“Night of The Iguana” still scratches at our souls (Review)


LEFT HANGING – Nick Steklov as the embattled preacher Lawrence T. Shannon in the stellar SWC production of Tennessee Williams’ classic “Night of the Iguana.” SWC dramatists staged one of the best mainstage shows in years. Photo by Serina Duarte/Staff

Iguanas generally live 15-20 years in the wild, but the scratching reptile in the Tennessee Williams classic “Night of the Iguana” is frisky and relevant as ever at 50.

Director Ruff Yeager and a talented team of theatre artists created a transcendent production of the morality play set in tropical Mexico with universal themes of guilt, expectations and redemption. Williams’ iguana escaped the barbeque at the 11th hour and so did Yeager’s, in one of SWC’s finest theatrical productions in years.

“Night of the Iguana” follows the story of Reverend T. Lawrence Shannon (Nick Steklov), an irreverent reverend locked out of his church and institutionalized for calling God a “senile delinquent” and for having an “inappropriate relationship” with a teacher. After his release, Shannon takes up employment as a tour guide in Mexico. During a trip through Acapulco, Shannon finds himself accused of statutory rape when 17-year-old Charlotte Goddall (Lauren Yowell) seduces him.

In an attempt to escape, Shannon forces his group off the tour path and into the arms of the Costa Verde Hotel, run by his “experienced” friend Maxine Faulk (Jill Drexler). Soon after his arrival, Shannon meets the struggling spinster Hannah Jelkes (Robin Christ) and her feeble grandfather Nonno (George Weingberg-Harter). He quickly and easily creates a bond with Hannah but has little time to enjoy her company as he ends up juggling the restless tour group, Maxine’s sexual advances, two German tourists singing Nazi marching songs, and the possibility of losing his job. It is the relationships between these characters that move the play along and perpetuate the chaos.

Willams’ beautiful script received an equally-beautiful set by assistant professor Michael Buckley and his students. Buckley, a San Diego County design wizard, created an atmosphere that let Williams’ words and Yeager’s actors cast their spell.

Williams explores the vulnerable world of human interaction and maintains an alluring darkness in his comedy. He crafted very flawed but very human characters that could be us.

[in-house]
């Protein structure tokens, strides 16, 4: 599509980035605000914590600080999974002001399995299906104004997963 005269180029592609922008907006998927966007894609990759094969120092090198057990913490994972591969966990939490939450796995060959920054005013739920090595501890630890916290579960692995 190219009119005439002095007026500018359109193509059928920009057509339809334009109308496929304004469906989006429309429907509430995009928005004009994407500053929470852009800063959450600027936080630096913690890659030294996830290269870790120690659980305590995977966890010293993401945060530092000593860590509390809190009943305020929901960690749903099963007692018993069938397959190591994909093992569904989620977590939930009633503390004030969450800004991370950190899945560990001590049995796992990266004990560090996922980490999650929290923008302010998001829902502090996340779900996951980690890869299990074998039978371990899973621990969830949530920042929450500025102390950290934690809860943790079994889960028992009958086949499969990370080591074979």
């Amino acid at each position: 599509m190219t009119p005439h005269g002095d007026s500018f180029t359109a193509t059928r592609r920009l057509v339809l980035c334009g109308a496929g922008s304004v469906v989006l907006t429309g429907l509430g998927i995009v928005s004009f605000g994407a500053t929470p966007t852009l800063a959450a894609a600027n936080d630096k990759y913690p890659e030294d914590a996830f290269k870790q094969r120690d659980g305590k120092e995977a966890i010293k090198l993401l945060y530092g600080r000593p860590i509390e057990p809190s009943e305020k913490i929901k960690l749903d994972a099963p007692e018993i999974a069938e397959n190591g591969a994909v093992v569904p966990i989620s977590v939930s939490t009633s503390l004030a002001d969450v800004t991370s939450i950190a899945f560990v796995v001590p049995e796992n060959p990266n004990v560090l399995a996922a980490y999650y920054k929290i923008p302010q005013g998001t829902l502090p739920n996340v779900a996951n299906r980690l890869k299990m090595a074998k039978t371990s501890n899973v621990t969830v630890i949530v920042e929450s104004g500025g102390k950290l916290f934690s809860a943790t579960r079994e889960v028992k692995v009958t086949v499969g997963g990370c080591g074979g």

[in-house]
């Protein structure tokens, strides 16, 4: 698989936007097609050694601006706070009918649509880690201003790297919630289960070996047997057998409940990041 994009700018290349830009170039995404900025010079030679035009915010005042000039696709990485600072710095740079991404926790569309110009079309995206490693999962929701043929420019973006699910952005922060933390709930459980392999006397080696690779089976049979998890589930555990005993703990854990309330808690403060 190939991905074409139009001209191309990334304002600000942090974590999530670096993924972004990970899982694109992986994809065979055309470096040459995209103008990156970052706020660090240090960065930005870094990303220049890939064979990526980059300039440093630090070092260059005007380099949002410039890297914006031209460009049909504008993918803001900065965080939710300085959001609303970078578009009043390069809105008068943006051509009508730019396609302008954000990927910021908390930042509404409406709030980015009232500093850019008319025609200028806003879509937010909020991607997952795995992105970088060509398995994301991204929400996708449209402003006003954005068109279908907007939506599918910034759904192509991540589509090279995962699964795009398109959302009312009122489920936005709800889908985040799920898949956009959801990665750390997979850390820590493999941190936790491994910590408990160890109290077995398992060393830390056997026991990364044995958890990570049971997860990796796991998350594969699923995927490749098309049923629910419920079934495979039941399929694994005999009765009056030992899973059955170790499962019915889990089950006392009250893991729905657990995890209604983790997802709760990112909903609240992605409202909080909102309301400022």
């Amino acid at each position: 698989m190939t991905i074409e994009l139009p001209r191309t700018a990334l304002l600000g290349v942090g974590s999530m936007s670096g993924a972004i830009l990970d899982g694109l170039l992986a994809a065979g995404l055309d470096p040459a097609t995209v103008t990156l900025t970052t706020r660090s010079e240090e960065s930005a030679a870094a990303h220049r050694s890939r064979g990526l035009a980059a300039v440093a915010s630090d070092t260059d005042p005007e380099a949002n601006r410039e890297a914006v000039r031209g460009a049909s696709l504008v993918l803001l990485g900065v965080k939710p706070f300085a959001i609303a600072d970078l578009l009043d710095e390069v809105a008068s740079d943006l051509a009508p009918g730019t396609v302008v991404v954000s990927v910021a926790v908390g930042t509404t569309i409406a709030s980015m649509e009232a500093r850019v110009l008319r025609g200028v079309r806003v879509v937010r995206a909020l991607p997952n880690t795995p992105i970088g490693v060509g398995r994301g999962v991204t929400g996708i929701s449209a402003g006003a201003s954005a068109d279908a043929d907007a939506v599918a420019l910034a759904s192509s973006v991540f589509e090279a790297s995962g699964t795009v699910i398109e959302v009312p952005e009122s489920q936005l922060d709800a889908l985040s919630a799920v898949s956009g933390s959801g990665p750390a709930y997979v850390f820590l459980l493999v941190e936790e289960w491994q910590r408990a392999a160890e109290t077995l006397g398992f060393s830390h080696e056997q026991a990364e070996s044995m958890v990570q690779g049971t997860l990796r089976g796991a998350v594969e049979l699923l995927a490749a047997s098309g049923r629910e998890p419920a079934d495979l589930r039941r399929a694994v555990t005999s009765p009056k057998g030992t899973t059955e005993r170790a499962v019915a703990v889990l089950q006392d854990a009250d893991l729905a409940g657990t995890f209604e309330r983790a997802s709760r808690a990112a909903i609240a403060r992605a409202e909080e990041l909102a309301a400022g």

SWC’s stage and lighting crew must be commended for both the creation of the gorgeous set and the great use of lighting throughout the play. Set builders perfected the look of an open air tropical hotel. From the cabana-like hotel rooms straight out of Mexico to the hammock hanging in the middle of the stage, the set was Dos Equis commercial meets Margueritaville.

Interesting effects embellished the atmosphere, such as water in a scene where a storm was passing through. Lighting was brilliant, with hues of blue and orange augmenting the mood. Buckley’s less-is-more artistry highlighted moments and guided the story through its emotional revelations.

Williams’ wisdom was unlocked by a talented cast led by Nick Steklov as Shannon. Steklov channeled an actor plucked straight out of the golden age of movies with his booming voice and pinpoint diction. He made Shannon feel human.

Jill Drexler portrayed a woman of “experience” perfectly with her sly movements and laid-back attitude. In direct contrast, Robin Christ played her calm opposite in Hannah Jelkes and her performance really shone in the second act due to her great chemistry with Steklov.

Wily old pro George Weinberg-Harter was amazing as the senile grandfather Nonno, mumbling and bumbling his way across the stage. Andrew Woodend and Michell Horne provided some great humor with slightly broad performances as Nazi German tourists Wolfgang and Fahrenkopf. Lauren Yowell had a great moment in a standout scene with Steklov which showcased the naiveté of Charlotte Goddall. Even the auxiliary acting of the cabana boys, John Lopez, Diego Arias, Jonathan Ortiz-Garcia and Roman Rodriguez rollicked as they joked off stage.

Problems were minimal. There were a few moments where the actors stepped over each other’s lines and stumbled through a line, but they made that feel even natural and conversational.

“Iguana” has shed its skin in countless productions and SWC’s staging had the edginess of a lizard on a window pane.


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